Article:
In March of this year we reported on a ruling by the Advertising Standards Authority that upheld a complaint that two Instagram posts appearing on Profit Accumulator’s Instagram account suggesting that matched betting could be a way to achieve financial security were irresponsible.
The ASA has today (14 October 2020) made a further ruling against that same company, upholding the following complaints in relation to (1) a paid-for Facebook post and (2) a website for its casino bonus hunting service trading as ‘Bonus Accumulator’:
- in relation to the first ad, a video voiceover stating:
- “This is my 45th day of isolation … this money is so welcome as I haven’t earned anything in six weeks …” was socially irresponsible because it suggested that casino bonus hunting could be a way to achieve financial security,
- “It is almost statistically certain that you will make a profit” was misleading and could not be substantiated, and
- “It is almost statistically certain that you will make a profit if you do enough offers” was socially irresponsible.
- in relation to the second ad, text stating: “casino bonuses are not gambling because just like matched betting, we give you an edge that allows you to beat the bookies…” was socially irresponsible.
You can find out more by downloading below today’s ASA ruling, in which the ASA states as follows:
“The ads must not appear again in the form complained about. We told Profit Accumulator Ltd t/a Bonus Accumulator to ensure that future marketing communications did not present gambling as an alternative to employment or a way to achieve financial security, and to ensure future marketing communications did not irresponsibly downplay the risk involved in gambling. We also told Bonus Accumulator to ensure their marketing communications did not claim consumers were certain to make a profit”.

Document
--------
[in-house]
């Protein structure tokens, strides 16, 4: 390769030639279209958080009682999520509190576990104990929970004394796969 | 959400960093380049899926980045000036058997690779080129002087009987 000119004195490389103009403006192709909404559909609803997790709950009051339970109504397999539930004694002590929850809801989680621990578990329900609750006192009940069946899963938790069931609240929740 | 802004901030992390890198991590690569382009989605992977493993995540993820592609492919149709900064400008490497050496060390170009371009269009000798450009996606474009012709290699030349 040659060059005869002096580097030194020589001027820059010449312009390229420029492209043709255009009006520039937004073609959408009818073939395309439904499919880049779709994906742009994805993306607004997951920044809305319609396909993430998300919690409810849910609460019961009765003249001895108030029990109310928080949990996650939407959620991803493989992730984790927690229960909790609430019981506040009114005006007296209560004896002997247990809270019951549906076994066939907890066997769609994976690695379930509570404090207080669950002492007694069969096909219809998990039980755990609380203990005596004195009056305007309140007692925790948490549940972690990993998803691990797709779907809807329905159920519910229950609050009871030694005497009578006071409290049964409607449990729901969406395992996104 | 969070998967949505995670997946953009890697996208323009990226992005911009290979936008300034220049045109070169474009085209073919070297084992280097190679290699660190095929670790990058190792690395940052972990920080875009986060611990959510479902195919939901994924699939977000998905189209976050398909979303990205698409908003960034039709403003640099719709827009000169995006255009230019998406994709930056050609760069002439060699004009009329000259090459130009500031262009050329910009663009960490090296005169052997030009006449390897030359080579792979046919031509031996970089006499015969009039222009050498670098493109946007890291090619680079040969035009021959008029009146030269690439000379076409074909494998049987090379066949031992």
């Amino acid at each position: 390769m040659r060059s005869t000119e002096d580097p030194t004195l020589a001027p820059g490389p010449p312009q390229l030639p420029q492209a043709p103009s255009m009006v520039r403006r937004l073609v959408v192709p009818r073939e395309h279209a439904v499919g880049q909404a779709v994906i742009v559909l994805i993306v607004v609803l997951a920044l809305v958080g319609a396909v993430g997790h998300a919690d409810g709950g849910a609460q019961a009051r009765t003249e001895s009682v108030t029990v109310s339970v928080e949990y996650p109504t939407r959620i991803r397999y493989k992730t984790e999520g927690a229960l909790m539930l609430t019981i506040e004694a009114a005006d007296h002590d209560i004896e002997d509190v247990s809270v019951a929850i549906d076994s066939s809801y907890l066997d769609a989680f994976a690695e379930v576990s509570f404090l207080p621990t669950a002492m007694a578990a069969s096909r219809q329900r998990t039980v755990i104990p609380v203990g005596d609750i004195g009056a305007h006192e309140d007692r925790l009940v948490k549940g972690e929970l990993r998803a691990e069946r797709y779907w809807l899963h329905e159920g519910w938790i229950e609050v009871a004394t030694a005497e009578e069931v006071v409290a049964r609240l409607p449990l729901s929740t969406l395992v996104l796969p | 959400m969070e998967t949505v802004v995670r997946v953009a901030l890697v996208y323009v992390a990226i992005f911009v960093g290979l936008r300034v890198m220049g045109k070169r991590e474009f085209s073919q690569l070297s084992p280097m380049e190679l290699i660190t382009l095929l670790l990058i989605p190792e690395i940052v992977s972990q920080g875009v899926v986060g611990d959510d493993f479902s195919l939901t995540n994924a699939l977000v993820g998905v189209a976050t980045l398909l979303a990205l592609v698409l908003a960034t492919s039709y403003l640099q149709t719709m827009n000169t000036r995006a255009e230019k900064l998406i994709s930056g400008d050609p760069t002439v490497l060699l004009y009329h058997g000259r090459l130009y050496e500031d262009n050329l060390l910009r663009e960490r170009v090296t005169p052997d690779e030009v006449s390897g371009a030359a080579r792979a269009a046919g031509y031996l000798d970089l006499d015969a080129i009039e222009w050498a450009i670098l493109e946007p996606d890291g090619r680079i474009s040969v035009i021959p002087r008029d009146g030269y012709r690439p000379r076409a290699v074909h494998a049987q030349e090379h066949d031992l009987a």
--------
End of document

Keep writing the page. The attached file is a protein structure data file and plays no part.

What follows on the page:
It is worth noting that in its March 2020 ruling, the ASA told Profit Accumulator Ltd “not to suggest or imply that matched betting could be a solution to financial concerns, an alternative to employment or a way to achieve financial security”.
It is regrettable that the ASA has no additional powers enabling more robust regulatory action to be taken against a repeat offender such as this company. Because Profit Accumulator is not a gambling operator licensed by the Gambling Commission, the Commission has no regulatory control over it. Nevertheless, there will be those who will erroneously consider this to be another case of the UK gambling industry wilfully ignoring advertising codes. Justifiable arguments to the contrary may well fall on deaf ears as all interested parties prepare for the forthcoming government review of the Gambling Act 2005.